Abstract 122: Increasing Short-term Cardiomyocyte Progenitor Cell Survival By Necrostatin-1 Does Not Further Preserve Cardiac Function
Aim: One of the main limitations for an effective cell therapy for the heart is the poor cell engraftment after implantation, which is partly due to a large percentage of cell death in the hostile myocardium. In the present study, we investigated the utilization of Necrostatin-1 (Nec-1) as a possible attenuator of cell death in Sca-1+ cardiac progenitor cells (CPCs).
Methods and Results: Under oxidative stress conditions in vitro, Nec-1 pretreatment reduced necrotic cell death in Sca-1+ CPCs. In a mouse model of myocardial infarction, survival of CPCs 3 days after intra-myocardial injection was 39% higher (BLI signal, 71,665 ± 11,165 vs 117,138 ± 18,567 ph/s/cm2/sr) in cells pretreated with the Nec-1 compound. However, the increase in cell number did not translate into improved cardiac function at one month follow-up (EF %, 20.6±2.1 vs 21.4±2.5 for vehicle and Nec-1 treated CPC, respectively). We extensively investigated, but did not find, alternative effects to the pro-survival properties of the compound on the CPCs. Furthermore, CPCs rescued by Nec-1 remained functionally competent.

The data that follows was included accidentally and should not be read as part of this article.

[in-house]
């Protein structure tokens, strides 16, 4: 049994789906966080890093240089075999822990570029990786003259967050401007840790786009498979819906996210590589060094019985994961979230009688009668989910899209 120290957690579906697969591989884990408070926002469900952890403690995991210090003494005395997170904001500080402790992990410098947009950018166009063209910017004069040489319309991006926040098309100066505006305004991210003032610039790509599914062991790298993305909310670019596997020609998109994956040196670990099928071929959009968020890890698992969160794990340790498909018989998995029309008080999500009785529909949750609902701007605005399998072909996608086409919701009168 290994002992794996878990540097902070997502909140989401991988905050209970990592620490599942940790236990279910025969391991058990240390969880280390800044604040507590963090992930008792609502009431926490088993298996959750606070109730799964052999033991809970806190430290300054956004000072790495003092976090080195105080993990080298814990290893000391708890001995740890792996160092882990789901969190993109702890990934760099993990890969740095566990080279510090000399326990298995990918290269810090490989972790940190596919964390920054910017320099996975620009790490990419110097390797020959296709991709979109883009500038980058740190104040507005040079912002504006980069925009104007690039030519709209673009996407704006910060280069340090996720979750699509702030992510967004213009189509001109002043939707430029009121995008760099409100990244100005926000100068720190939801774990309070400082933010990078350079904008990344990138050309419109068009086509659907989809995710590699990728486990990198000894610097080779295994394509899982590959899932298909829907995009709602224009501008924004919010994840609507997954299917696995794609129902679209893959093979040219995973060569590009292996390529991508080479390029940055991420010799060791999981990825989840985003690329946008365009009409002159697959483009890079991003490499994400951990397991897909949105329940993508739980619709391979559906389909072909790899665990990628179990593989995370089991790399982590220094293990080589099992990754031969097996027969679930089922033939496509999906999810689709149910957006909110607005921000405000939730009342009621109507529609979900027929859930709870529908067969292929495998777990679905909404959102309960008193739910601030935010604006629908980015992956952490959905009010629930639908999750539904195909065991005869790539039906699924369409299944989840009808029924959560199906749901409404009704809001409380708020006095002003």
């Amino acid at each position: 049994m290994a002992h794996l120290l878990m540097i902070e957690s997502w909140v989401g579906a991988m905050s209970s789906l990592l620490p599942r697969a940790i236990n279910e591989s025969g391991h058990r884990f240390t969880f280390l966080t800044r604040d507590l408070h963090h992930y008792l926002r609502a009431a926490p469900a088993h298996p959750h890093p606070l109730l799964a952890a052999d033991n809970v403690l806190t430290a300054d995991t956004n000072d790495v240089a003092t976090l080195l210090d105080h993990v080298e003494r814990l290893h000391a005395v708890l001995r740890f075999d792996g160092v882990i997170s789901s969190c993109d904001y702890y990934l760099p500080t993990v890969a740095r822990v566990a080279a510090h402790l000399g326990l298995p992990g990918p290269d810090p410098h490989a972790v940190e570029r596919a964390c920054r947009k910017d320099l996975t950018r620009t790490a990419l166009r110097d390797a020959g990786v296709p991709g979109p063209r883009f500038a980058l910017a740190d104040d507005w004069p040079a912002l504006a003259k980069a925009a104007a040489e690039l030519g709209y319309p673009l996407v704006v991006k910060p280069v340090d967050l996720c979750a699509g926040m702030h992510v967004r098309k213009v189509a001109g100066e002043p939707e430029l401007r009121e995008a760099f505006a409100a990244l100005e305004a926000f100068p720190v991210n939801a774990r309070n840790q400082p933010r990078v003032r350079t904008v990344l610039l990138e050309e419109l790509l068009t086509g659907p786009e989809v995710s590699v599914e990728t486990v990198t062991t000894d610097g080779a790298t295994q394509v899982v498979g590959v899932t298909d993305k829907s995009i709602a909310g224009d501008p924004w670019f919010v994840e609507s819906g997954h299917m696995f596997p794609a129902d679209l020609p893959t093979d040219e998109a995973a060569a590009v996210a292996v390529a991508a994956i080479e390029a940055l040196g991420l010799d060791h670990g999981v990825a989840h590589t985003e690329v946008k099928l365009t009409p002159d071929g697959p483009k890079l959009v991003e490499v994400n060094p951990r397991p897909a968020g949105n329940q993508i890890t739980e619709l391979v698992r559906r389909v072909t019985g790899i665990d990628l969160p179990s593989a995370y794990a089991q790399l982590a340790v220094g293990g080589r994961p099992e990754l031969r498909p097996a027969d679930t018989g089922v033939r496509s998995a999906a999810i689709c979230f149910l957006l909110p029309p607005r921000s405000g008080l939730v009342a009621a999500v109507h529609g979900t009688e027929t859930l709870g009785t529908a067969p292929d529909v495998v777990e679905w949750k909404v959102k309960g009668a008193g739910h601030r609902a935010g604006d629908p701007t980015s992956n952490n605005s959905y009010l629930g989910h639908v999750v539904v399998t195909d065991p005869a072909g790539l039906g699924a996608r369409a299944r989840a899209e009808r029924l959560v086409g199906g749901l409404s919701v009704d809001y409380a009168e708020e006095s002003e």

Conclusion: A pharmacological pretreatment approach to solely enhance cell survival on the short-term does not seem to be effective strategy to improve cardiac cell therapy with Sca-1+ CPCs. Since the initial cell retention directly after injection is low (~10%), survival strategies could conceivably be more useful in a tissue engineering setting, in which they can exert their effects on larger number of cells.
- © 2013 by American Heart Association, Inc.